It’s not every day you hear a speech like that. In fact, if you’re a voting member of the American public, it’s probably been close to eight years since you’ve heard one like Melania Trump delivered Monday night to kick off the Republican National Convention.
Hours after she addressed the crowd on behalf of her husband, presumptive GOP nominee Donald Trump, Melania’s name became a worldwide trending hashtag as she was called on the carpet for plagiarism. Before the scandal blew up, and since, Trump has maintained that she wrote the speech herself, with “as little help as possible,” though Trump’s head speechwriter Stephen Miller instead told the press that “Melania’s team of writers took notes on her life’s inspirations, and in some instances included fragments that reflected her own thinking.”
Her “own thinking,” in this case, seems to have paralleled Michelle Obama’s during the 2008 Democratic National Convention, and Trump’s repetition of several key lines was rapidly pointed out by a journalist on Twitter.
CORRECTION: Melania stole a whole graph from Michelle's speech. #GOPConvention
WATCH: https://t.co/8BCOwXAHSy pic.twitter.com/zudpDznGng
— tired of america’s bullshit. (@JarrettHill) July 19, 2016
Great Copywriting (And Speechwriting) Exudes Originality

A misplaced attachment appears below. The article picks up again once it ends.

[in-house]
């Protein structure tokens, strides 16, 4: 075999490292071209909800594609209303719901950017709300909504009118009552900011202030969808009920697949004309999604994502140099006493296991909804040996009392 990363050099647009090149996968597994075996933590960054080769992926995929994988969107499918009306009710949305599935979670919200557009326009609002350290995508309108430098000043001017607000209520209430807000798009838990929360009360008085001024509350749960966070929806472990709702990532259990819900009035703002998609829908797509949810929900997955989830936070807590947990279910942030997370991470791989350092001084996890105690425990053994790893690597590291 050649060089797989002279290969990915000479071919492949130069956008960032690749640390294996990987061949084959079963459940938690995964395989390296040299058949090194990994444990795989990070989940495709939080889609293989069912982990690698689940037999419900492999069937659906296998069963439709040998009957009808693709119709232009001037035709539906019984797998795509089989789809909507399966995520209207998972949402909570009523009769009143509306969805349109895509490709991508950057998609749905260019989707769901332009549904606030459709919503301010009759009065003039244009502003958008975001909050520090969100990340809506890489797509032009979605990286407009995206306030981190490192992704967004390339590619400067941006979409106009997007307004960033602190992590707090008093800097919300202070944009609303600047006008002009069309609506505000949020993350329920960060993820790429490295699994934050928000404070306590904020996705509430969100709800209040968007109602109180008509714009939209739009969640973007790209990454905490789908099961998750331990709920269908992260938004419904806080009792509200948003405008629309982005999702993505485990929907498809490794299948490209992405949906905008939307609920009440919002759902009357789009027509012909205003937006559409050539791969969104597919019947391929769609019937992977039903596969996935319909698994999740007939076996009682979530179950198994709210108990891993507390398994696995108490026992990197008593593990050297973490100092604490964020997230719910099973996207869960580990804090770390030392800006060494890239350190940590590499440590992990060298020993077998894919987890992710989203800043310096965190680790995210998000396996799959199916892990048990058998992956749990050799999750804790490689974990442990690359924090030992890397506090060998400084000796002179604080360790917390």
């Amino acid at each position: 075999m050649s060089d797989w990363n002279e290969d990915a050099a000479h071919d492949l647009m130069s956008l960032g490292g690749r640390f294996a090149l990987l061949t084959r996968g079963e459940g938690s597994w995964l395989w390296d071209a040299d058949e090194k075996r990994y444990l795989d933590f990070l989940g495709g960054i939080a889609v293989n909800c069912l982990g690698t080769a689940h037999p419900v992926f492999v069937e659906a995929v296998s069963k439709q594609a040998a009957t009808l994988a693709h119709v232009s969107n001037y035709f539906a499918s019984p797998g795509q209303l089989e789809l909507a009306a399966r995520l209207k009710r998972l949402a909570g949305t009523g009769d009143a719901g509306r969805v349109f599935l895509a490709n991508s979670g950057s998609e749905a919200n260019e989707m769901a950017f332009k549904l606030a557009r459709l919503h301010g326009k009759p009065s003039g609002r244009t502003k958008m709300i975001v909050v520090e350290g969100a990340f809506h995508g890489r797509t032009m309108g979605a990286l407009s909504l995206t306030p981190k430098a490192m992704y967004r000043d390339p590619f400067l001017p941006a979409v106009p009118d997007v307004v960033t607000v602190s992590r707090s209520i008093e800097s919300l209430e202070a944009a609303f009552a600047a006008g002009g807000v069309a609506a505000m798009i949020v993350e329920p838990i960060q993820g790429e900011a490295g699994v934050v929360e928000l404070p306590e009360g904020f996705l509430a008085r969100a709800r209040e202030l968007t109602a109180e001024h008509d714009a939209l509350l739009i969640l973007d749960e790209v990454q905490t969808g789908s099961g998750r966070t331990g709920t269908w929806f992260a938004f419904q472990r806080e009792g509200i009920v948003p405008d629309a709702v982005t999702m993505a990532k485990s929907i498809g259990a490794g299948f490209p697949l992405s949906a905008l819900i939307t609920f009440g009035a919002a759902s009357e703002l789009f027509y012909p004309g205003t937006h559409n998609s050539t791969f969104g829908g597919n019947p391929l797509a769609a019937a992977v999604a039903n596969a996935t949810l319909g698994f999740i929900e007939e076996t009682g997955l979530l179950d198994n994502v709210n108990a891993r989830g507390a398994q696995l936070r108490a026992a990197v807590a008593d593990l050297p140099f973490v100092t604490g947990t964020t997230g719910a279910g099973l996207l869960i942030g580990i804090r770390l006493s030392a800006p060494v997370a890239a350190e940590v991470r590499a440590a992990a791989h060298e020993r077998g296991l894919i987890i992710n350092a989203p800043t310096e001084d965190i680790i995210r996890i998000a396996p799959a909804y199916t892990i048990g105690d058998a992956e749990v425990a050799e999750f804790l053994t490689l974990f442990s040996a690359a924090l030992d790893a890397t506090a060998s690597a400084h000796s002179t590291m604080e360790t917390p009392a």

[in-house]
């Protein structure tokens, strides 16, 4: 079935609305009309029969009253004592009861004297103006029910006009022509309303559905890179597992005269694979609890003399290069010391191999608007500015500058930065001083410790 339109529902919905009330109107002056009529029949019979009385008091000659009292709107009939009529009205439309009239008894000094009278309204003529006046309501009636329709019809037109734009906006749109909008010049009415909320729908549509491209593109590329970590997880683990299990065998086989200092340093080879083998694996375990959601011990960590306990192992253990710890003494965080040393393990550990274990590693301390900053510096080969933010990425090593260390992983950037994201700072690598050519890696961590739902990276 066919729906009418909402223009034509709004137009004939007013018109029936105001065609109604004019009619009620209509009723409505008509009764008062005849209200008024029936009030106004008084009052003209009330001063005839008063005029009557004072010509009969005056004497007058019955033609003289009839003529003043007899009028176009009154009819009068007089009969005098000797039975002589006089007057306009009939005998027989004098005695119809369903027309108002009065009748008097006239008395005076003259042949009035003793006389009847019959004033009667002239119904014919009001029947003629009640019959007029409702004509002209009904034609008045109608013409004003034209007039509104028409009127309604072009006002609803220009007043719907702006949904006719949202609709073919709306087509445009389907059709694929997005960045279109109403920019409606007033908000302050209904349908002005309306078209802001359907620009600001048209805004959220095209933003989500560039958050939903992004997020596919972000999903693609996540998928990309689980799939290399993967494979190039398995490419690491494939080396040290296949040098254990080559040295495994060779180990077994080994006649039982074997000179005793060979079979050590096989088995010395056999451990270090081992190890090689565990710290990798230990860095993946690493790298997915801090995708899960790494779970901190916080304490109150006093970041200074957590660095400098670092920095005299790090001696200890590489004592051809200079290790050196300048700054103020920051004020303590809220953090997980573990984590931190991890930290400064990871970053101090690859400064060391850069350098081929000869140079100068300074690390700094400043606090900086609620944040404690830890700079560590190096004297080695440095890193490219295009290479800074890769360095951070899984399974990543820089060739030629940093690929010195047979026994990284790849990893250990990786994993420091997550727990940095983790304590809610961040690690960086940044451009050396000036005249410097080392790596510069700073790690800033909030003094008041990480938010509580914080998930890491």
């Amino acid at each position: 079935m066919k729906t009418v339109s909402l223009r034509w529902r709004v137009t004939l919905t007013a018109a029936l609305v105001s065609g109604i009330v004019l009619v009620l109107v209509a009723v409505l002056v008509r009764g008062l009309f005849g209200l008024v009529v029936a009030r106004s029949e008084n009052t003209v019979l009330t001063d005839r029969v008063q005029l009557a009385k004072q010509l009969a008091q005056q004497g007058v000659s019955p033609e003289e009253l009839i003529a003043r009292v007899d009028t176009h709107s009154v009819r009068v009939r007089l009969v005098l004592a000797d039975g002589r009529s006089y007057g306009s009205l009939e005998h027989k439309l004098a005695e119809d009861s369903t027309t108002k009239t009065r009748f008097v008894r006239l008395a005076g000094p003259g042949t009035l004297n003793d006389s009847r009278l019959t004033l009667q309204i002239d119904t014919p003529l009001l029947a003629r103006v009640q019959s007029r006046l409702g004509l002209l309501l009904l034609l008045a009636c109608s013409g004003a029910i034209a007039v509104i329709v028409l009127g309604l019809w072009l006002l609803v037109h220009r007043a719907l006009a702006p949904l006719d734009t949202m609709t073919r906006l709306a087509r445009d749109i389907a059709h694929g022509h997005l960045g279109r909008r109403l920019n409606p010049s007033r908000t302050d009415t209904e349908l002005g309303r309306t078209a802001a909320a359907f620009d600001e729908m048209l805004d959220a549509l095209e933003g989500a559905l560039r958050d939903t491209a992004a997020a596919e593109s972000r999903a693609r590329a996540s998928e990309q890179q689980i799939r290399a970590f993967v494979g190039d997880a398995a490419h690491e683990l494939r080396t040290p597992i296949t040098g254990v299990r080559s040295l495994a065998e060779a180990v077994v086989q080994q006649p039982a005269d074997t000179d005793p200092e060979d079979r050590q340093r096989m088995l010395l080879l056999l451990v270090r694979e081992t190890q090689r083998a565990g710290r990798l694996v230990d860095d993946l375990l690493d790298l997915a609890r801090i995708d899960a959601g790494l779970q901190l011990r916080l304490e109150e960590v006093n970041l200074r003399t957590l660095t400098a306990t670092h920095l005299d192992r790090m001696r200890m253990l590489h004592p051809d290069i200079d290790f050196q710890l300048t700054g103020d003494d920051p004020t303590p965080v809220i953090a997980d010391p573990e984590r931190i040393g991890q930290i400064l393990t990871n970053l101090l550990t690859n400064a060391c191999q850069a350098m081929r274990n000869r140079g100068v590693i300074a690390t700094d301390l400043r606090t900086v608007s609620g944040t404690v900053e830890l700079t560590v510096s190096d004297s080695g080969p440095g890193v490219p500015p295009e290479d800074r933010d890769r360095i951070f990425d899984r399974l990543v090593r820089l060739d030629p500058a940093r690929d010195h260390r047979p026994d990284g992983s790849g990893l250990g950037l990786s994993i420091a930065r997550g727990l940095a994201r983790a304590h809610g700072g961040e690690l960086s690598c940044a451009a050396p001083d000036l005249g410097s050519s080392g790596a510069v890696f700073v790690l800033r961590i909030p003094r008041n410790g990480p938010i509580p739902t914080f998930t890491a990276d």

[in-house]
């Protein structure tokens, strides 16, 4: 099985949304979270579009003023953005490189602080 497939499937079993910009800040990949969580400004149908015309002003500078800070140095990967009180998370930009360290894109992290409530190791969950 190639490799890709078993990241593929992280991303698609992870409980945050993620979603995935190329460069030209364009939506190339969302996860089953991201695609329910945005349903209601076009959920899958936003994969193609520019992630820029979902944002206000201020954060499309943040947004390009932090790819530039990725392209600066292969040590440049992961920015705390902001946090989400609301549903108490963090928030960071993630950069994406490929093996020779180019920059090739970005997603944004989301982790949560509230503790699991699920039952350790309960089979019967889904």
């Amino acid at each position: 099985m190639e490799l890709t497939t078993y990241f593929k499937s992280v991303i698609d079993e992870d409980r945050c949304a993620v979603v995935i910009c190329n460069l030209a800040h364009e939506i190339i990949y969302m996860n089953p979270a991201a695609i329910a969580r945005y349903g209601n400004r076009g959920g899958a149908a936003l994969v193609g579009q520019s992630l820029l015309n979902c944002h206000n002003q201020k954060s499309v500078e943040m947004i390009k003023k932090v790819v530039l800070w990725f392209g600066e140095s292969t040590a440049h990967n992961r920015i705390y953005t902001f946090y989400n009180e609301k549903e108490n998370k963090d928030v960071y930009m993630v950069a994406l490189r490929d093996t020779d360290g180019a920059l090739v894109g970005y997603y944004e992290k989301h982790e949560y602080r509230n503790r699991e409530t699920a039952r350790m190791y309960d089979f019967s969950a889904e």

Though the similarities are striking, the Trump camp is denying that the speech was copied, news outlets are kicking up past political plagiarism scandals, and campaign manager Paul Manafort has even attempted to blame the public’s reaction on Hillary Clinton – and none of that really matters. Here’s why:
Melania and her team, whether they actively plagiarized or not, committed a cardinal sin of copywriting by sacrificing original ideas and succumbing to platitudes. The (loosely) copied lines, “That your word is your bond and you do what you say and keep your promise. That you treat people with respect. Show the values and morals in in the daily life,” have been said before, not only by Michelle Obama in 2008 but (in some form or another) by political candidates since the start of time.
By all means, let Melania Trump’s speech serve as a lesson in bad copywriting — it’s a compelling one — but don’t lose the forest for the trees; if her speech was plagiarized, that’s bad copy. And if her speech wasn’t plagiarized, that’s still bad copy, because cookie-cutter content is dangerous. At best, it fails to do justice to your message. At worst, it can land you in the middle of a scandal like this.